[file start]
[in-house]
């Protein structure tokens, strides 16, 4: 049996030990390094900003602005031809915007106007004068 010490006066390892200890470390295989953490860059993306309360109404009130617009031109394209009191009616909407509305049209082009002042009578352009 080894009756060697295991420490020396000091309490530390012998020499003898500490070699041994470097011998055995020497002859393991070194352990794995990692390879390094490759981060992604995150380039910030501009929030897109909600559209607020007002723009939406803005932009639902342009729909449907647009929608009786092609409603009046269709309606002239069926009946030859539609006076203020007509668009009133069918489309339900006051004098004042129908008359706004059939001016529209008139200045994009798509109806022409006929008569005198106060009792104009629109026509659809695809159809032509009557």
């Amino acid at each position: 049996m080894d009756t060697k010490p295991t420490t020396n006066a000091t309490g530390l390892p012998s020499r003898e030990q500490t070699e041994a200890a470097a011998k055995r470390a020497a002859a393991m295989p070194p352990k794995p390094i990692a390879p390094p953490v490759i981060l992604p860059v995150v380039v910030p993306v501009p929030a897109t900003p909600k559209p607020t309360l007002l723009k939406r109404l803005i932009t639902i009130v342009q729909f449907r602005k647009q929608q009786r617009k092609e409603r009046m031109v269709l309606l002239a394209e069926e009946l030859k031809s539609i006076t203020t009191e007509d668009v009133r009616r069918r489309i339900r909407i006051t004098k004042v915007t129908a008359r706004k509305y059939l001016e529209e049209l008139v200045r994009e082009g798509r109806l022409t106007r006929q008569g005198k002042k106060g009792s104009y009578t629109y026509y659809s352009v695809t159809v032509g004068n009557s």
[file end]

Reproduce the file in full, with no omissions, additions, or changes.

[in-house]
């Protein structure tokens, strides 16, 4: 049996030990390094900003602005031809915007106007004068 010490006066390892200890470390295989953490860059993306309360109404009130617009031109394209009191009616909407509305049209082009002042009578352009 080894009756060697295991420490020396000091309490530390012998020499003898500490070699041994470097011998055995020497002859393991070194352990794995990692390879390094490759981060992604995150380039910030501009929030897109909600559209607020007002723009939406803005932009639902342009729909449907647009929608009786092609409603009046269709309606002239069926009946030859539609006076203020007509668009009133069918489309339900006051004098004042129908008359706004059939001016529209008139200045994009798509109806022409006929008569005198106060009792104009629109026509659809695809159809032509009557």
């Amino acid at each position: 049996m080894d009756t060697k010490p295991t420490t020396n006066a000091t309490g530390l390892p012998s020499r003898e030990q500490t070699e041994a200890a470097a011998k055995r470390a020497a002859a393991m295989p070194p352990k794995p390094i990692a390879p390094p953490v490759i981060l992604p860059v995150v380039v910030p993306v501009p929030a897109t900003p909600k559209p607020t309360l007002l723009k939406r109404l803005i932009t639902i009130v342009q729909f449907r602005k647009q929608q009786r617009k092609e409603r009046m031109v269709l309606l002239a394209e069926e009946l030859k031809s539609i006076t203020t009191e007509d668009v009133r009616r069918r489309i339900r909407i006051t004098k004042v915007t129908a008359r706004k509305y059939l001016e529209e049209l008139v200045r994009e082009g798509r109806l022409t106007r006929q008569g005198k002042k106060g009792s104009y009578t629109y026509y659809s352009v695809t159809v032509g004068n009557s």